Bailey, LL, MacKenzie, DI and Nichols, JD (2014) Advances and applications of occupancy models. Methods in Ecology and Evolution 5, 12691279.CrossRefGoogle Scholar
Boivin, G and Stewart, RK (1983) Sampling technique and seasonal development of phytophagous mirids (Hemiptera: Miridae) on apple in southwestern Quebec. Annals of the Entomological Society of America 76, 359364.CrossRefGoogle Scholar
Castañé, C, Alomar, O, Goula, M and Gabarra, R (2004) Colonization of tomato greenhouses by the predatory mirid bugs Macrolophus caliginosus and Dicyphus tamaninii. Biological Control 30, 591597.CrossRefGoogle Scholar
Castañé, C, Agustí, N, Arnó, J, Gabarra, R, Riudavets, J, Comas, J and Alomar, Ó (2013) Taxonomic identification of Macrolophus pygmaeus and Macrolophus melanotoma based on morphometry and molecular markers. Bulletin of Entomological Research 103, 204215.CrossRefGoogle ScholarPubMed
De Backer, L, Caparros Megido, R, Haubruge, ÉJ and Verheggen, F (2014) Macrolophus pygmaeus (Rambur) as an efficient predator of the tomato leafminer Tuta absoluta (Meyrick) in Europe: a review. Biotechnology, Agronomy, Society and Environment 18, 536543.Google Scholar
Deighan, J, McPherson, RM and Ravlin, WF (1985) Comparison of sweep-net and ground-cloth sampling methods for estimating arthropod densities in different soybean cropping systems. Journal of Economic Entomology 78, 208212.CrossRefGoogle Scholar
Deutscher, S, Dillon, M, McKinnon, C, Mansfield, S, Staines, T and Lawrence, L (2003) Giving insects a good beating. The Australian Cottongrower 24, 24.Google Scholar
Dupin, M, Brunel, S, Baker, R, Eyre, D and Makowski, D (2011) A comparison of methods for combining maps in pest risk assessment: application to Diabrotica virgifera virgifera. EPPO Bulletin 41, 217225.CrossRefGoogle Scholar
Eyles, AC and Schuh, RT (2003) Revision of New Zealand Bryocorinae and Phylinae (Insecta: Hemiptera: Miridae). New Zealand. Journal of Zoology 30, 263325.Google Scholar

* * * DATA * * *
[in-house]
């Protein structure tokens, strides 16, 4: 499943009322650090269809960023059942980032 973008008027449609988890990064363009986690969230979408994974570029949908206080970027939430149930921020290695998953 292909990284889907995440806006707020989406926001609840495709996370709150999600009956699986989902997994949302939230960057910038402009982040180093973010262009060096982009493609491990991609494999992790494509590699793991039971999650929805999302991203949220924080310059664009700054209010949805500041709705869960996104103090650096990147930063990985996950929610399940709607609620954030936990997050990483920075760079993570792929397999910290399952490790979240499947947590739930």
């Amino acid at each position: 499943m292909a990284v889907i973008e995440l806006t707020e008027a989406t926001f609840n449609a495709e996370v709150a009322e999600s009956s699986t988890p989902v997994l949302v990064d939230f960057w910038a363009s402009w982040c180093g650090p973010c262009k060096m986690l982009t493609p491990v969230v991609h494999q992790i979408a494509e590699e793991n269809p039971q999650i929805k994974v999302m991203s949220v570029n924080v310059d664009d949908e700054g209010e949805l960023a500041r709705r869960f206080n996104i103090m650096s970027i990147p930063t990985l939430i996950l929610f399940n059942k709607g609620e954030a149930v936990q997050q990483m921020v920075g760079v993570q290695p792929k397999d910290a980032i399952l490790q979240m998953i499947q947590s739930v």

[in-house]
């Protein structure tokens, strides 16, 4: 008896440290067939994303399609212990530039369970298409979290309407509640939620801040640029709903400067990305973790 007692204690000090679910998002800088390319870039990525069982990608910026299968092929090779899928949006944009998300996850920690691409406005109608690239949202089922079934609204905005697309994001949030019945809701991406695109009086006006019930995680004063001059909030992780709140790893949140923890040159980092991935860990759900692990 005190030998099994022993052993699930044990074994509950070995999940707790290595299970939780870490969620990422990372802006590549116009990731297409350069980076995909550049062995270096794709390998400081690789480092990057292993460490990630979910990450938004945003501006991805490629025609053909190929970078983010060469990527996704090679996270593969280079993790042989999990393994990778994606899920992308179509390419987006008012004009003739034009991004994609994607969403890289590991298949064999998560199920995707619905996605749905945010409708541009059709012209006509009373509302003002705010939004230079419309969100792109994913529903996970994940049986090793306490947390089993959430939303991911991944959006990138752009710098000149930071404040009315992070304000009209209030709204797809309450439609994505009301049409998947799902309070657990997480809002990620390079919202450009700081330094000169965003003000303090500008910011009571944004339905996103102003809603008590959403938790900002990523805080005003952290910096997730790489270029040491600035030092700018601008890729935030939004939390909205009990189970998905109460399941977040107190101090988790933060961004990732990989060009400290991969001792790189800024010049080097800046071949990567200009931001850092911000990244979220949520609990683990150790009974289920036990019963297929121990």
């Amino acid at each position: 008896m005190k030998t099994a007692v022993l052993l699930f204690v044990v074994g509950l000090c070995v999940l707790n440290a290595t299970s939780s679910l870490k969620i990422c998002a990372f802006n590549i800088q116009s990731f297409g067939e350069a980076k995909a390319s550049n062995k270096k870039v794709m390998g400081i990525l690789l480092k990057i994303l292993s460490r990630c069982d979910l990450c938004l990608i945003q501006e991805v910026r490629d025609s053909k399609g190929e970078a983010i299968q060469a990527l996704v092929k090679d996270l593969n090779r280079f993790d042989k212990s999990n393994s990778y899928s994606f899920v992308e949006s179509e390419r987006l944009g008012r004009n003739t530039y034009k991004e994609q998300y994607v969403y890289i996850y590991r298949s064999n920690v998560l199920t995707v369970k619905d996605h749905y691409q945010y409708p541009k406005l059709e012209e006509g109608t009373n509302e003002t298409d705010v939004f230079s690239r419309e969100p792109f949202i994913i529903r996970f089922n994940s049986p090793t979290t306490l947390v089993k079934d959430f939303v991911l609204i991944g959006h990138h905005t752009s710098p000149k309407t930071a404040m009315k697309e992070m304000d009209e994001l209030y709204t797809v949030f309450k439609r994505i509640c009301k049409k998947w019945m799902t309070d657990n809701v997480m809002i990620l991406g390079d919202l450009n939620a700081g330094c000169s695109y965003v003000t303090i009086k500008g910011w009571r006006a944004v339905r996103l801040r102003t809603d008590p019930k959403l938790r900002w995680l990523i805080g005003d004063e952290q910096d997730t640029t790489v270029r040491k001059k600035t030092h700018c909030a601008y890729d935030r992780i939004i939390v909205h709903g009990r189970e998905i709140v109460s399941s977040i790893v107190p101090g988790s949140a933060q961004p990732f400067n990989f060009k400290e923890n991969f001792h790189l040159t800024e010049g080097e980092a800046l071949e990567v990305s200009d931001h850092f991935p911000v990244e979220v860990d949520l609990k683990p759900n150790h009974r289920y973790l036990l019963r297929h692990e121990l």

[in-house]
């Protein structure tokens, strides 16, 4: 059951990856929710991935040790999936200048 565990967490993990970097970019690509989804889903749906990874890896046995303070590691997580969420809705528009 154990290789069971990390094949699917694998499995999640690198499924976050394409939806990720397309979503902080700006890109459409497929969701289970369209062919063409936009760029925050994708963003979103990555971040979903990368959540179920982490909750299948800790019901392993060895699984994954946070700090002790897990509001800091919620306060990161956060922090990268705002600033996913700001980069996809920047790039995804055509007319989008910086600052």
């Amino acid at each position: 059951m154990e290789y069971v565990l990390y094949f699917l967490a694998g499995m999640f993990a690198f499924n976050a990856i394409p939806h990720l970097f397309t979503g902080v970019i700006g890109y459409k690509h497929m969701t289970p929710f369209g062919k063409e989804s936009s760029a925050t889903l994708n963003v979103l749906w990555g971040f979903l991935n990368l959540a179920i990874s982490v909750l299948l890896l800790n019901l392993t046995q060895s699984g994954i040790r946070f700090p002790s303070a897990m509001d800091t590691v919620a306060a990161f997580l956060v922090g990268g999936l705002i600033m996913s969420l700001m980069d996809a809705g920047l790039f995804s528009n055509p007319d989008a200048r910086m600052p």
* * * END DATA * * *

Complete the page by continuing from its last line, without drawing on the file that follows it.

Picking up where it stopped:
Eyles, AC, Marais, T and George, S (2008) First New Zealand record of the genus Macrolophus Fieber, 1858 (Hemiptera: Miridae: Bryocorinae: Dicyphini): Macrolophus pygmaeus (Rambur, 1839), a beneficial predacious insect. Zootaxa 1779, 3337.CrossRefGoogle Scholar
Flynn, AR, Eyles, AC and George, S (2010) Correction relating to the occurrence of Macrolophus pygmaeus (Hemiptera: Heteroptera: Miridae: Bryocorinae: Dicyphini) in New Zealand reported in 2008. Zootaxa 2622, 68.CrossRefGoogle Scholar
Goula, M, Rovira, S, Alomar, O, Riudavets, J and Albajes, R (1991) Colonization of tomato greenhouses by two generalist predatory bugs of the greenhouse whitefly. Proceedings of the 4th European Congress of Entomology, Gödöllő, Hungary, 1–6 September 1991, pp. 296298.Google Scholar
Hart, AJ, Tullett, AG, Bale, JS and Walters, KFA (2002) Effects of temperature on the establishment potential in the U.K. of the non-native glasshouse biocontrol agent Macrolophus caliginosus. Physiological Entomology 27, 112123.CrossRefGoogle Scholar
Hatherly, IS, Hart, AJ, Tullett, AG and Bale, JS (2005) Use of thermal data as a screen for the establishment potential of non-native biological control agents in the UK. BioControl 50, 687698.CrossRefGoogle Scholar
Hatherly, IS, Pedersen, BP and Bale, JS (2009) Effect of host plant, prey species and intergenerational changes on the prey preferences of the predatory mirid Macrolophus caliginosus. BioControl 54, 3545.CrossRefGoogle Scholar